In reality though, the notion that breaks are bad comes from an outdated mindset. Everyone needs breaks. Plus, you're more productive at work and life in general when you take time to refresh.

Even small breaks (10-20 minutes) can have a major positive impact on productivity and de-stressing. There are lots of ways to take productive, stress reducing breaks. Because we’re all different and relax in different ways, take time to think about what you want to get out of your break. Scheduling time for breaks can be helpful if you feel guilty about taking a break. That way the break is planned and will feel more like a necessary part of your day (as it should be!).

Practice mindfulness while on break by truly thinking about the moment and what you are doing to relax. Enjoy your break!

Maintain Relationships

In movies and TV it’s normal to see plotlines revolving around a character neglecting their friends and family for work. This common sitcom trope, of course, is an instance of art imitating life. It can be hard in our busy culture to find time for relationships. Taking time to remember the big picture, and what really matters to you can be achieved by actively maintaining relationships.

For most of us, our loved ones are a big part of our life, even if we don’t always get to see them. Taking time for a phone call or a family or friend dinner can actively reduce stress and help you remain grounded: focused on what really matters.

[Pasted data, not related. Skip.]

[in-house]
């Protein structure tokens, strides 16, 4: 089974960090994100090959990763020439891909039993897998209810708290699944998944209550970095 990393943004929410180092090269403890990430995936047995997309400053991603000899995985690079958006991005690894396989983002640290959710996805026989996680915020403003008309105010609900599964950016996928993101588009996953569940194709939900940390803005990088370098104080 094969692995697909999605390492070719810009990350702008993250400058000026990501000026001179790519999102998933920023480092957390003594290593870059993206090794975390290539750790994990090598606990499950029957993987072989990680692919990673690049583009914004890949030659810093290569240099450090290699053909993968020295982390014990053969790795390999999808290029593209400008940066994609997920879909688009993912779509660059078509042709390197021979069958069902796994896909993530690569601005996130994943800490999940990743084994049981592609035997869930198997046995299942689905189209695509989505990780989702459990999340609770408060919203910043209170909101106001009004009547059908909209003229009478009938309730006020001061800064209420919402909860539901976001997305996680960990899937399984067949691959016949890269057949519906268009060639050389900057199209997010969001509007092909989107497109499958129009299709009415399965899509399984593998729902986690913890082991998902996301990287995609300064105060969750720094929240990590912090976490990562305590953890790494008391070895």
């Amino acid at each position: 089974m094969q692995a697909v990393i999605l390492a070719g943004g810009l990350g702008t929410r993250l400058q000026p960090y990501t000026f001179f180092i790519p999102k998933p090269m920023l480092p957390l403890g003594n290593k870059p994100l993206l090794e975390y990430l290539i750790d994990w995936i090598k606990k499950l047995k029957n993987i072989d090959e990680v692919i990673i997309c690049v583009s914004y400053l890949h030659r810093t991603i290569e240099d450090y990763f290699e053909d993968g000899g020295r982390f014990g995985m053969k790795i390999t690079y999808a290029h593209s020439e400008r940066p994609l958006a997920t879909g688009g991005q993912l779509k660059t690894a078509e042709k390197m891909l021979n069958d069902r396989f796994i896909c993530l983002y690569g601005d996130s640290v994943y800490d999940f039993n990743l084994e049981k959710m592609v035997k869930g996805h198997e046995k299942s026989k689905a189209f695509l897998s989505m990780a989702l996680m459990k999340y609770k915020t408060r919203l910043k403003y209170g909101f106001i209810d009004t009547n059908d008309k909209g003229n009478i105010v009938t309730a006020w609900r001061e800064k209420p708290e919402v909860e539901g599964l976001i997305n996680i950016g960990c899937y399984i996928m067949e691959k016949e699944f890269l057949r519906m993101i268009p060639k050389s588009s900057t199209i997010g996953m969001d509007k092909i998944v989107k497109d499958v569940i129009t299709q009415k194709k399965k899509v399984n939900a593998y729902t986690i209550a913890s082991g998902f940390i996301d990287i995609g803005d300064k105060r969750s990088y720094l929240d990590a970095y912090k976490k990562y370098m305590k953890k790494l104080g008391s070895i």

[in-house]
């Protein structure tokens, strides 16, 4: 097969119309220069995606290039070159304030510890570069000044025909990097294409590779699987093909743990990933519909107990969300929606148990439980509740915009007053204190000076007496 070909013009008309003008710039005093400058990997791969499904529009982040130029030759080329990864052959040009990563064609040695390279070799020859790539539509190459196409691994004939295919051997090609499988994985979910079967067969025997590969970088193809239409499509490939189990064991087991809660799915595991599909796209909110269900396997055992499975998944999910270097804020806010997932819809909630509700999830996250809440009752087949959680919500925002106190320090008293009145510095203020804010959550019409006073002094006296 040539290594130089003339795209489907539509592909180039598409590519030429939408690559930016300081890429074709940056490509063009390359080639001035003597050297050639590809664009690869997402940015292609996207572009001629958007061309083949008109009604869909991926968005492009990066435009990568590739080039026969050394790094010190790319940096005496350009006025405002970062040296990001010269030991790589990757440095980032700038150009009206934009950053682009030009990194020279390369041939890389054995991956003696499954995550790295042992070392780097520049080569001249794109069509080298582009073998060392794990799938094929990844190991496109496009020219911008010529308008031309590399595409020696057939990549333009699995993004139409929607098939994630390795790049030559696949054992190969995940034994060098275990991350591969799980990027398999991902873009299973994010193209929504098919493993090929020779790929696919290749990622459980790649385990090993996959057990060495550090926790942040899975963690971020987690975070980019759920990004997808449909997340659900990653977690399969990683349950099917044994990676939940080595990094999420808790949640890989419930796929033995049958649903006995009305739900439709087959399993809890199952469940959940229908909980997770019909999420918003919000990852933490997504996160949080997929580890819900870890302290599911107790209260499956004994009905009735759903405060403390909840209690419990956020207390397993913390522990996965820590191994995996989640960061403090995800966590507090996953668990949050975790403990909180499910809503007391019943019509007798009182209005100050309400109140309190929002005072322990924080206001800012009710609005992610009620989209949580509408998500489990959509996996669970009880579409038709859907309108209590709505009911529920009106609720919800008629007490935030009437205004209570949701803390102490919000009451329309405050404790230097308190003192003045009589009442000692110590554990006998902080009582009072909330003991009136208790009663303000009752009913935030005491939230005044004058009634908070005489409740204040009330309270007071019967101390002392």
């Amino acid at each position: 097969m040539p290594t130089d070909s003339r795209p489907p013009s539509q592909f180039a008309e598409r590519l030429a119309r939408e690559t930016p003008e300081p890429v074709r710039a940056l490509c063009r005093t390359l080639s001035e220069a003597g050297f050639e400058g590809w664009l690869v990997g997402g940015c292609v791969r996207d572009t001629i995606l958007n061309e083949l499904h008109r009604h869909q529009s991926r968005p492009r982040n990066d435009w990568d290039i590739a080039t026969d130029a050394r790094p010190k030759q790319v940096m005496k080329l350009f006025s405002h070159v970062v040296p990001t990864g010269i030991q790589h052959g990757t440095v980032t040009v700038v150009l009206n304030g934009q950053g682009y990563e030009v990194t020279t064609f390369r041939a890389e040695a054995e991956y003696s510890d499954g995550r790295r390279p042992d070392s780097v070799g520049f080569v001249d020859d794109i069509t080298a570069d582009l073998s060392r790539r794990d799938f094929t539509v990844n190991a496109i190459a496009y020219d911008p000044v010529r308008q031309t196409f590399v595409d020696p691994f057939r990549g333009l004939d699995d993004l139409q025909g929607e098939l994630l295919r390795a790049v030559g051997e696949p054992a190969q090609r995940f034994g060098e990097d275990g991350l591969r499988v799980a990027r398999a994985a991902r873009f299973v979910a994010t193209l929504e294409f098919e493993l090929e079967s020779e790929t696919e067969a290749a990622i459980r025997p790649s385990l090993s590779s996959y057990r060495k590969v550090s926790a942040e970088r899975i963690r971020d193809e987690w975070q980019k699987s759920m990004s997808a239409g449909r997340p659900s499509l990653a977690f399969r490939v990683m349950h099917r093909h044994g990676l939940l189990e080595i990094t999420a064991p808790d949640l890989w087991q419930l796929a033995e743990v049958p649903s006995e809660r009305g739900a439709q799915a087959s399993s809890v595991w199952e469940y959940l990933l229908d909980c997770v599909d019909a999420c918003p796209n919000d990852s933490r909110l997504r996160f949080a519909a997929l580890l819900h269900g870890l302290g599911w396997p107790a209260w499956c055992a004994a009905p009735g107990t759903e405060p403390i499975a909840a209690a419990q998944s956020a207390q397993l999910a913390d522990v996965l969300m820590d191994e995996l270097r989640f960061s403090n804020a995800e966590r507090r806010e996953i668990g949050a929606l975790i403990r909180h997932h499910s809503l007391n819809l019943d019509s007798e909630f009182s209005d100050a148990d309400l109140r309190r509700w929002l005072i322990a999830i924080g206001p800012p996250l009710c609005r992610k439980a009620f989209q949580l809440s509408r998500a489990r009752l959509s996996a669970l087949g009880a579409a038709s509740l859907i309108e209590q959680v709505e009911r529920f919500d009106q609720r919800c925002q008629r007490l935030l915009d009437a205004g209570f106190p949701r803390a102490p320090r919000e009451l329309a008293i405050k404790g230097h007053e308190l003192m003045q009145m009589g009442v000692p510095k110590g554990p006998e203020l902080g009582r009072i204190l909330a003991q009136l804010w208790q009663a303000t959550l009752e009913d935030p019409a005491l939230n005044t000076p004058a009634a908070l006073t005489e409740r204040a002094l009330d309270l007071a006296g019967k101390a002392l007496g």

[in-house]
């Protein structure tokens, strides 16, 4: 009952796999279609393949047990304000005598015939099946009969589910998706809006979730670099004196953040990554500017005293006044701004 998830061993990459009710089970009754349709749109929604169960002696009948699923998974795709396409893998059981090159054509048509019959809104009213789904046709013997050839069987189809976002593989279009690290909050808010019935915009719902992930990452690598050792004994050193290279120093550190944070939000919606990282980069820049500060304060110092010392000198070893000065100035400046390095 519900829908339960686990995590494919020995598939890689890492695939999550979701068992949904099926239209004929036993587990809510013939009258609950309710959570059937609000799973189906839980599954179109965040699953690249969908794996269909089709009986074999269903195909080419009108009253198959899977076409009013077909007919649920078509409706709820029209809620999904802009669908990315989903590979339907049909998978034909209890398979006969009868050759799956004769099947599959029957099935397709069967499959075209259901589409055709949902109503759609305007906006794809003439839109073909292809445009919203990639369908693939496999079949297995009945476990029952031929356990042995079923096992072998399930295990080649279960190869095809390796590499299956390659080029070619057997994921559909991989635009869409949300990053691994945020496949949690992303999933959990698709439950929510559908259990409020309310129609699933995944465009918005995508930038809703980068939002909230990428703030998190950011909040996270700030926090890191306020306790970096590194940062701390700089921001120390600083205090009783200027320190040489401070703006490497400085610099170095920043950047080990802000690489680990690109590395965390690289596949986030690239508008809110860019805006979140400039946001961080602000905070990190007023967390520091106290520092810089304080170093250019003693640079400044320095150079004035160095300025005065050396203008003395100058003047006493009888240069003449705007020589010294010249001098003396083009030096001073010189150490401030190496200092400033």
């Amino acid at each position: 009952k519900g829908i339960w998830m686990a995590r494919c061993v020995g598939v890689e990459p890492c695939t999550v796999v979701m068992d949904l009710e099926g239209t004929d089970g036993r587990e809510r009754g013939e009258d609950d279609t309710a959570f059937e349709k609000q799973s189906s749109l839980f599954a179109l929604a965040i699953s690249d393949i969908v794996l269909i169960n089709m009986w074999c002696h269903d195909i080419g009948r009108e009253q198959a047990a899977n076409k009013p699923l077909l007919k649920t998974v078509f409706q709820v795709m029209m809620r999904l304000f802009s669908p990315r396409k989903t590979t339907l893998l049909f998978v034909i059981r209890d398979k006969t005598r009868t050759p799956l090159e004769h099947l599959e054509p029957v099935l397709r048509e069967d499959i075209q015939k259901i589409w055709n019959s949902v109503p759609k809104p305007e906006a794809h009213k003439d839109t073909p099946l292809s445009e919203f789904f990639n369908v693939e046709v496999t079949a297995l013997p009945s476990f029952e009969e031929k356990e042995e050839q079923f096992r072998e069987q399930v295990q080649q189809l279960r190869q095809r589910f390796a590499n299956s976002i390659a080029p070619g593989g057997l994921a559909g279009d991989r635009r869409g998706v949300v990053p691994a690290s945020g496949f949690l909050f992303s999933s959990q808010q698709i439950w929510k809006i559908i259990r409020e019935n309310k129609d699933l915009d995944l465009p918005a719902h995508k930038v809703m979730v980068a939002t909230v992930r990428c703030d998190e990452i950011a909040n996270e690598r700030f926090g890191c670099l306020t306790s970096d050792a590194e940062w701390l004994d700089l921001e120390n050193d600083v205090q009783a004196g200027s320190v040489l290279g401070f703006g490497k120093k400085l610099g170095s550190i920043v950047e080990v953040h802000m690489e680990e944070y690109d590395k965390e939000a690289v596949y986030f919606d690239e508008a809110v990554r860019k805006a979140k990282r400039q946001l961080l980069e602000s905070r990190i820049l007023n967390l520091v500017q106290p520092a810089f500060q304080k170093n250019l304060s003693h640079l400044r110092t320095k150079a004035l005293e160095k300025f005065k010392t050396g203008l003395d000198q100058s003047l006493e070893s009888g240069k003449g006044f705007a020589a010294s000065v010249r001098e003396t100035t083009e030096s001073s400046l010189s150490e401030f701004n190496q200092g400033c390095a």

Like breaks, you can start working on spending more time with your relationships by scheduling time to be with your loved ones.

Get Enough Sleep

Sleep is something we all need and most of us don’t get enough of. Most people are stuck in a cycle of being in sleep debt. Over time this can also hurt heart health. Nobody tries to have sleep debt, it’s just a natural side effect of the modern work week.

Humans all have different sleep patterns. Adults usually need 7-9 hours of sleep per night ³. So, some people require more sleep than others. We also have different chronotypes, or natural sleep patterns. Some of us will simply never work best from 8am to 5pm because of our natural sleep to wake schedule.

Learning your chronotype is a great way to start sleeping better. Even if your day schedule doesn’t match your chronotype, knowing your chronotype can help you schedule out your day. Your chronotype also provides the key to when you're most active and alert in the day.

Rather than trying to sleep early and rise early, try molding your sleep schedule more around your chronotype. It’s more likely to work at getting you out of sleep debt. It’s important to be mindful of what helps you get your best sleep. Don’t just follow generic sleep advice, be mindful of what helps you.  Getting enough sleep is very important for proper self-care, and a healthy lifestyle.

Exercise

Like eating and sleeping well, exercise can be a great source of proper self-care. Exercise can even help with getting better sleep⁵. To really explore exercise as self-care, take time to see exercise as a mindful, positive, fun part of your day or week.

The word exercise often has negative associations for some people. Maybe it brings to mind laps and gym class. But you have control over what exercise you choose to do, and you don’t have to do strenuous exercise if you don’t want to.